He comes to help. He calms the storm and brings us safely into the harbor He has already prepared for us. Sometimes He intervenes in the situation itself on our behalf. Sometimes He simply calms the storm in our heart, mind, and body and we sense His presence close as we walk through the experience. Either way, He alone is the one who can and does bring peace. And along the way, He teaches us to hang onto His hand and trust His heart for us.

How should we respond when He works on our behalf? He asked that we express our gratitude to Him and tell others what He has done. There are many other people in circumstance where they don’t know what to do next. They need to hear how God works in those situations as well!

Your testimony becomes evidence of God’s grace, goodness, and mercy that others need to hear! Never once does He leave us all alone.

Lessons from a Horse (Psalm 107:17-22)

Last week, she came home with a tumbleweed wrapped up in her tail. Her pace was slow. It was easy to see this prickly ball she could not escape annoyed her. When I met her at the barn, she went straight to the water trough and I made a plan.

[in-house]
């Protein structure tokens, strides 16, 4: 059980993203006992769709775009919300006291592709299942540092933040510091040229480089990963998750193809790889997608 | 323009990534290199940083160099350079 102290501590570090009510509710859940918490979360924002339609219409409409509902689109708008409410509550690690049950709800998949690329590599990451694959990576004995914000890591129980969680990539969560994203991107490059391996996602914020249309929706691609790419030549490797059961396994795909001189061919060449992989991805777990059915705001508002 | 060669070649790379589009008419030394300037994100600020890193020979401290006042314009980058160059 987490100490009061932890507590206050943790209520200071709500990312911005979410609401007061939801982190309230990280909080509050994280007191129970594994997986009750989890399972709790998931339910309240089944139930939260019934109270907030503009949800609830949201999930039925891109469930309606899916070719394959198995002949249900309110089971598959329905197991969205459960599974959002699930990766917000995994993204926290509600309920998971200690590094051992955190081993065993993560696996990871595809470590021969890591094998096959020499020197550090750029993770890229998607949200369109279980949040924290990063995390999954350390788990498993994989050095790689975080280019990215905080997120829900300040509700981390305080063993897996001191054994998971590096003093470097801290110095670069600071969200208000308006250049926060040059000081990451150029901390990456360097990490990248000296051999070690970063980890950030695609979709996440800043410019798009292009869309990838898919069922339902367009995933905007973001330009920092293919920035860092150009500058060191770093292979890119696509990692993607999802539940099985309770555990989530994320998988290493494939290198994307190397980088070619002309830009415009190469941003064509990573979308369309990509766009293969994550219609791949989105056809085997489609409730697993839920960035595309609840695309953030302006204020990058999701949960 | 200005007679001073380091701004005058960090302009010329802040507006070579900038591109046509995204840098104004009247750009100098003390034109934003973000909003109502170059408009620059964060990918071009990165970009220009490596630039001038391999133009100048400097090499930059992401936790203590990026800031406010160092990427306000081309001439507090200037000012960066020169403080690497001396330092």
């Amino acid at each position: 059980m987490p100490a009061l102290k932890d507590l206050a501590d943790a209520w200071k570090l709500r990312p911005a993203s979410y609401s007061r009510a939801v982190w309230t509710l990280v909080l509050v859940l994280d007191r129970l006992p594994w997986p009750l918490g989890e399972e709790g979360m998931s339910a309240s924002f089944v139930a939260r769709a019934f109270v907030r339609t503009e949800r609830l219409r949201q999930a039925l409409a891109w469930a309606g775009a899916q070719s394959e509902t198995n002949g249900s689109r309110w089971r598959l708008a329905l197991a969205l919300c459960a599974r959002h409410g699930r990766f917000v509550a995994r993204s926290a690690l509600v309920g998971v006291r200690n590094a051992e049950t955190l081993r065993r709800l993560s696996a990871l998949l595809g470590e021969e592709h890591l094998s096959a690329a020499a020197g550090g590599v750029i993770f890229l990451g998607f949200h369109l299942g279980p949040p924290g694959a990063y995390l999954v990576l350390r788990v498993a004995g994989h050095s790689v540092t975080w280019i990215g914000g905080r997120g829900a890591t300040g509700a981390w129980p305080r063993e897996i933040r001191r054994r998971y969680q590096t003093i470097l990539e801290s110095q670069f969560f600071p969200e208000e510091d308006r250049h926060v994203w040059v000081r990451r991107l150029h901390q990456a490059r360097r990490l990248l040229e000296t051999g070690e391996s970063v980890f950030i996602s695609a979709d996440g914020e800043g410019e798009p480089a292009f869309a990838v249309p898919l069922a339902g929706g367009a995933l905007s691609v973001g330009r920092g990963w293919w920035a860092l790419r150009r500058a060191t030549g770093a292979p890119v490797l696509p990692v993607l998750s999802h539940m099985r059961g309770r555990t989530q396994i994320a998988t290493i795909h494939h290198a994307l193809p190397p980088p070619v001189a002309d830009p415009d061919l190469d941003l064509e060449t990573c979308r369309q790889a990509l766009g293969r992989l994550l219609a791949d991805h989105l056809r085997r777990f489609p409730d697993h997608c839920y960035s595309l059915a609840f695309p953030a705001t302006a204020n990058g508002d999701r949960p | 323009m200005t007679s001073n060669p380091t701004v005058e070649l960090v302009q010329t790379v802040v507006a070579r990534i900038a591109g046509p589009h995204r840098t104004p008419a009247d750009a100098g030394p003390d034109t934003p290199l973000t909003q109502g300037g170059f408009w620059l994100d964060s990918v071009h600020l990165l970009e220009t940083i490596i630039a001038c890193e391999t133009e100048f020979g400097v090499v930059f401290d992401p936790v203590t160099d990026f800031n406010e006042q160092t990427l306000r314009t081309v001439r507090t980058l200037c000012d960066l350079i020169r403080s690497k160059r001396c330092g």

I’ve seen her powerful kick, so I moved beside her, spoke softly and rubbed her side. She turned to see what I was doing. I slowly reached around and grabbed the tangled tail and began to extract the tumbleweed. I quietly assured her as I slowly worked to remove it. When it was out, I gave her a pat to let her know all was fine and she moved away. I hope she was grateful she no longer had a pesky ball away nipping at her heels.

Yesterday, she and her companion stayed in the field all day. They both seemed alerted to something and a bit anxious, but nothing looked different to my eyes. Once in a while she would circle her friend but her companion never moved forward and they never came up for water as they usually do.

So Rusty and I went out to see what might be the problem. When we approached them, she turned and looked at me. I immediately saw the problem. A 4-inch section of curly cactus was stuck in her lip. It curled toward her nostril and was covered with long spines. She let me touch her forehead and pet her while we made a plan. I took off my stocking cap and folded it onto itself, but I felt the thorns through the cap when I tried to grab it and she became anxious. I let go and calmed her again. I folded it again and gave it to Rusty. He moved forward and extracted it while I calmed her. All but two spines came out and she looked relieved. Her skittish companion came close to look and allowed me to rub her and speak to her too.